Raise a Glass to Your Health!
According to Hydration for Health, an initiative to promote drinking more water, "recommending 1.5 to 2 liters of water daily is the simplest and healthiest hydration advice you can give." (1)
Because of their smaller size, children can be at greater risk than adults for feeling the effects of not drinking enough. Reports made by the BBC in 2000 claimed that increased water intake in children led to an improvement in test results. (2, 3) Since water intake is age and weight dependent in children, be aware of the mineral content and the amount of liquids they are drinking. (4)
Elderly people often have a decreased sensation of thirst, which can lead to a higher risk of dehydration [and] evidence is increasing that even mild dehydration plays a role in the development of various diseases." (3) These diseases include polycystic kidney disease. Increased water intake suppresses antidiuretic hormone, which then decreases the risk of development of cysts in people with a genetic risk.
The mineral content of the water you drink is important as low mineral content can adversely affect bone health, (5) muscle growth and digestive function (6). Reverse osmosis is a common household method of purifying water. This process removes particulates which include impurities but also vital minerals. Typically, one part of this filtration process adds back minerals but only a minimal amount. Municipal purification often involves chlorine and occasionally aluminum which can block essential mineral absorption and, over a lifetime, cause health concerns such as breast cancer (7) and dementia (8).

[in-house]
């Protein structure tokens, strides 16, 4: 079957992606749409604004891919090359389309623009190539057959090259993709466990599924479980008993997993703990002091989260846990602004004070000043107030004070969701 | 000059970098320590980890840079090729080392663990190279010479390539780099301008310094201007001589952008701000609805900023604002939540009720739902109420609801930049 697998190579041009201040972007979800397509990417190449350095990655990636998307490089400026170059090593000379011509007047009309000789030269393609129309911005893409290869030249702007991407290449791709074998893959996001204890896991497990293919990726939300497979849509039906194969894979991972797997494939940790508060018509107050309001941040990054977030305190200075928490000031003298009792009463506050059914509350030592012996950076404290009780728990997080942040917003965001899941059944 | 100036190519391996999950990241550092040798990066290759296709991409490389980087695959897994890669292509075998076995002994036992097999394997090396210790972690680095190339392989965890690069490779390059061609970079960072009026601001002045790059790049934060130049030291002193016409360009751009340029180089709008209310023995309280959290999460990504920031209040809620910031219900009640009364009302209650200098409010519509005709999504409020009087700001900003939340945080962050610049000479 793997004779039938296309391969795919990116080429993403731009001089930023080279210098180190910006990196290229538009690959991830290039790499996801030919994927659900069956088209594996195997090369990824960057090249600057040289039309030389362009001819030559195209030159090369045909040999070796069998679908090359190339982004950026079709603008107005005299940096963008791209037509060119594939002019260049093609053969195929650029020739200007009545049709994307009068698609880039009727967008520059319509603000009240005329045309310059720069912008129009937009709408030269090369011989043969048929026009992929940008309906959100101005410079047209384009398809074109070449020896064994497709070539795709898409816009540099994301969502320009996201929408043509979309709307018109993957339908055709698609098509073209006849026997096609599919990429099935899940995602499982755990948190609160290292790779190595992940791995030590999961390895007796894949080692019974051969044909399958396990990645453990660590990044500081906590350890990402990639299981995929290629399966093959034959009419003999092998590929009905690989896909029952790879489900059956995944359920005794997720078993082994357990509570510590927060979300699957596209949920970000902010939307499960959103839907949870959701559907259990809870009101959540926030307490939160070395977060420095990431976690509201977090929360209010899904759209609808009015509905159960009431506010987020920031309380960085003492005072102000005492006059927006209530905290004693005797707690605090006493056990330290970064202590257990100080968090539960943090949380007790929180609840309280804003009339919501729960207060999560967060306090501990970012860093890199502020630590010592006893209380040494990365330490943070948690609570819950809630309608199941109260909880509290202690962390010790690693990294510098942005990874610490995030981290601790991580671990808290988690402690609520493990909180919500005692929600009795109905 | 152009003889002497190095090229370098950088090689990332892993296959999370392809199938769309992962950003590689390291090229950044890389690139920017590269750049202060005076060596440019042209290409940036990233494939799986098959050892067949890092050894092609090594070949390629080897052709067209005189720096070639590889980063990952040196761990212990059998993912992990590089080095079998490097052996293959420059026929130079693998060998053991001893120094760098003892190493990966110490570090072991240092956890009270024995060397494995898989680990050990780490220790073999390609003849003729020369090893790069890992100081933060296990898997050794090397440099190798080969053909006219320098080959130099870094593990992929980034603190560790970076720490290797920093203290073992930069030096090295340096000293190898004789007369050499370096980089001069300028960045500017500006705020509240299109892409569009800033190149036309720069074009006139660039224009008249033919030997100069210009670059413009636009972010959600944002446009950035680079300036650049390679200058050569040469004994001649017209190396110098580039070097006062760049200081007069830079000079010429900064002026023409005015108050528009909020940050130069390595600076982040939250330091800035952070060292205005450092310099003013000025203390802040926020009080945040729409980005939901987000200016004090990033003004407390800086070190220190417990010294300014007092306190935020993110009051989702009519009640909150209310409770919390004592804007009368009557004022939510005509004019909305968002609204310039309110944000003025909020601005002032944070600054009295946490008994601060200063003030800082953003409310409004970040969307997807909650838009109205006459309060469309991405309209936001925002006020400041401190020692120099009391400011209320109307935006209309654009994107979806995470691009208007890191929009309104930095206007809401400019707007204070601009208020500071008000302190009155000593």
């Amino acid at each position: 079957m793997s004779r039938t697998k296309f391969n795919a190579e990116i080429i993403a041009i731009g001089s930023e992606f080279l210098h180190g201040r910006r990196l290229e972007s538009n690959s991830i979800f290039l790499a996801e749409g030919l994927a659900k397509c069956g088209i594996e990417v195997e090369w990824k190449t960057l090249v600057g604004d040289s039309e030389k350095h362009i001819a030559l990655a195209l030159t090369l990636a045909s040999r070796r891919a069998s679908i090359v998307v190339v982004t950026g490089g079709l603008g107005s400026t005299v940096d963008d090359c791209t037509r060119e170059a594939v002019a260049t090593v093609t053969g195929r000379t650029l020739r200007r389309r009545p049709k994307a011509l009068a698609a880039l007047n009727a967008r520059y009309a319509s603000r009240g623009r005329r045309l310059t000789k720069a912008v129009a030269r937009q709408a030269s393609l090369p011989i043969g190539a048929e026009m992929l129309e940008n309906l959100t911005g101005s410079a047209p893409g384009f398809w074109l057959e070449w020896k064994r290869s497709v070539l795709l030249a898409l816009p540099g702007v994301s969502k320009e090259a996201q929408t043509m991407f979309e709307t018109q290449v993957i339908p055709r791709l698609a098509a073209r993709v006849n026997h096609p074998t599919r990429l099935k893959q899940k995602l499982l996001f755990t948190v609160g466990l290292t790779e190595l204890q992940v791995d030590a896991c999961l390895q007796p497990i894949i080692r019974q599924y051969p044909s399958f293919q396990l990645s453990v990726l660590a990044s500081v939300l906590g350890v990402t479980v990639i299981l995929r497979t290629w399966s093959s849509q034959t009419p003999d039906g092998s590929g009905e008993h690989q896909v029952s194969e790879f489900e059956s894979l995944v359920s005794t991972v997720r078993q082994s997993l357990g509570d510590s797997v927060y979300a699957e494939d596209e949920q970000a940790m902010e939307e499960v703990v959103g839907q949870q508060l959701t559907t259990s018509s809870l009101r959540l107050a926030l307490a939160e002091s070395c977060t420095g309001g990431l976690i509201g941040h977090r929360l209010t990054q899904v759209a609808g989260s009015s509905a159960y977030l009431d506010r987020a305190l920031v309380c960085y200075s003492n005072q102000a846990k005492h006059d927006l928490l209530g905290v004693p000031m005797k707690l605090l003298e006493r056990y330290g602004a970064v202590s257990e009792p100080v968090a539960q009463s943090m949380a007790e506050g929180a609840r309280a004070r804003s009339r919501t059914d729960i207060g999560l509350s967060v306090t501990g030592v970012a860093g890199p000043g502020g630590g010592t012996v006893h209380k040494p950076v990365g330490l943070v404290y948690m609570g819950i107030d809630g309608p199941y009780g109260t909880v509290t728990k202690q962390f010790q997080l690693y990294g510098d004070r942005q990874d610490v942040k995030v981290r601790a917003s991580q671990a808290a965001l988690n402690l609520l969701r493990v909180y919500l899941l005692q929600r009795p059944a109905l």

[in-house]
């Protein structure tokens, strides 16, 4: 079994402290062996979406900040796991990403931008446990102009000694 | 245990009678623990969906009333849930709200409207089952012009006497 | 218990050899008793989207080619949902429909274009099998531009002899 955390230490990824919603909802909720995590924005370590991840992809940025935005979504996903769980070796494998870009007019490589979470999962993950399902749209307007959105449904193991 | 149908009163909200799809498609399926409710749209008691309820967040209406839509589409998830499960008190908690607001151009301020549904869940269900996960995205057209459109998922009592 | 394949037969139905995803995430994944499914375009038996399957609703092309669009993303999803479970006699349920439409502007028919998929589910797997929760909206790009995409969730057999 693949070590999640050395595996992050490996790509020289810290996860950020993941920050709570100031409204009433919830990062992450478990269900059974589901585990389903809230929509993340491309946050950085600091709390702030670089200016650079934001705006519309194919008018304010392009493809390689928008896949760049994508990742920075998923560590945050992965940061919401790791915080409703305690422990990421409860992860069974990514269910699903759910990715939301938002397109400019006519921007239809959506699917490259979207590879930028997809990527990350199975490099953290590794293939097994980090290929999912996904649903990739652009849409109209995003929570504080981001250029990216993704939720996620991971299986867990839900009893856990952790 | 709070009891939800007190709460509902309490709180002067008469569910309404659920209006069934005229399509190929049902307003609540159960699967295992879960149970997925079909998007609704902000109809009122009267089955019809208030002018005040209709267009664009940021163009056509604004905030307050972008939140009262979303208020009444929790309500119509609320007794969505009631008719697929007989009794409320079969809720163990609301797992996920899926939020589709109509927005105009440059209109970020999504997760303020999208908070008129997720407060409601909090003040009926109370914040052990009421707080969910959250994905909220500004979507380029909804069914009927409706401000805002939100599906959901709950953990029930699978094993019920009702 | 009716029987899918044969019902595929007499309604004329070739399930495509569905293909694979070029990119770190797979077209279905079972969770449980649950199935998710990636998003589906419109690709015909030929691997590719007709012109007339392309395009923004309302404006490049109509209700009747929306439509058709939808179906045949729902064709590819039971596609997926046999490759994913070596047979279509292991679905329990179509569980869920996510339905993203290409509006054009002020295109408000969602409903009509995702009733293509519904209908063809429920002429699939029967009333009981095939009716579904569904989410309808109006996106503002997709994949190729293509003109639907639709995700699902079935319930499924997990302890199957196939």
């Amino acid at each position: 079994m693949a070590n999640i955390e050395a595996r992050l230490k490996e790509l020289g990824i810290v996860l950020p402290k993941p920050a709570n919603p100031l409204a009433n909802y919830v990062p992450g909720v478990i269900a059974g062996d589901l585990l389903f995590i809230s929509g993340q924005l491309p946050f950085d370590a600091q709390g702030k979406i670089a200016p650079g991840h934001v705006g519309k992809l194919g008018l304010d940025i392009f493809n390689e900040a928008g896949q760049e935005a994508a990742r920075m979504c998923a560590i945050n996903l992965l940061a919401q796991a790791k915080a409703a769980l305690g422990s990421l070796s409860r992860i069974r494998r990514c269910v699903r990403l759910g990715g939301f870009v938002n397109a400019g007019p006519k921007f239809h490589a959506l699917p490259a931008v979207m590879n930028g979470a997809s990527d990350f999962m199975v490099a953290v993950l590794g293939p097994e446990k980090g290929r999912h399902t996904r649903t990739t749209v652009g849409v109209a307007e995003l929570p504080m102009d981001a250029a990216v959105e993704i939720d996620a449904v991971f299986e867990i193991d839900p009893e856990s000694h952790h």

For those who exercise or work out in the heat, electrolyte supplementation has been shown to help maintain body mass and speed recovery time. (9)
Sign up for Fullscript through my portal and check out my favorite hydration supplements. And Enjoy a 25% discount through the month of August 2023 to celebrate my 25th year in practice! After that, it goes back to the usual 10% discount.
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(1) McCartney, M. (2011). Waterlogged? BMJ : British Medical Journal (Online), 343
(2) Hyrdration for Health. We don't drink enough water. www.h4hinitiative.com/about-healthy-hydration/we-dont-drink-enough-water/
(3) Water improves school test results. BBC News 2000 Apr 27.
(4) Chouraqui, J., Thornton, S. N., Seconda, L., & Kavouras, S. A. (2022). Total water intake and its contributors in infants and young children. The British Journal of Nutrition, 128(3), 531-541.
(5) Huang, Y., Ma, X., Tan, Y., Wang, L., Wang, J., Lan, L., . . . Shu, W. (2019). Consumption of very low mineral water is associated with lower bone mineral content in children. The Journal of Nutrition, 149(11), 1994.
(6) Jang, K., Kim, J., Purvis, N., Purvis, J., Chen, J., Ren, P., . . . Kim, S. (2018). Supplemental effects of chelated trace minerals replacing inorganic trace minerals in sow diets on production performance, DNA methylation, histone acetylation, and gene expression in muscle and intestinal tissues of progeny. Journal of Animal Science, Suppl.Supplement 3, 96, 288.
(7) D Argo, ,Joan, & Thornton, J. (1993). Breast cancer: The chlorine connection. (). Washington: Greenpeace USA. Retrieved from Research Library Retrieved from https://www.proquest.com/reports/breast-cancer-chlorine-connection/docview/211516504/se-2
(8) Igbokwe, I. O., Igwenagu, E., & Nanacha, A. I. (2019). Aluminium toxicosis: A review of toxic actions and effects. Interdisciplinary Toxicology, 12(2), 45-70.
(9) Choi, D., Joon-Yong, C., Jung-Hoon Koo, & Tae-Kyung, K. (2021). Effects of electrolyte supplements on body water homeostasis and exercise performance during exhaustive exercise. Applied Sciences, 11(19), 9093.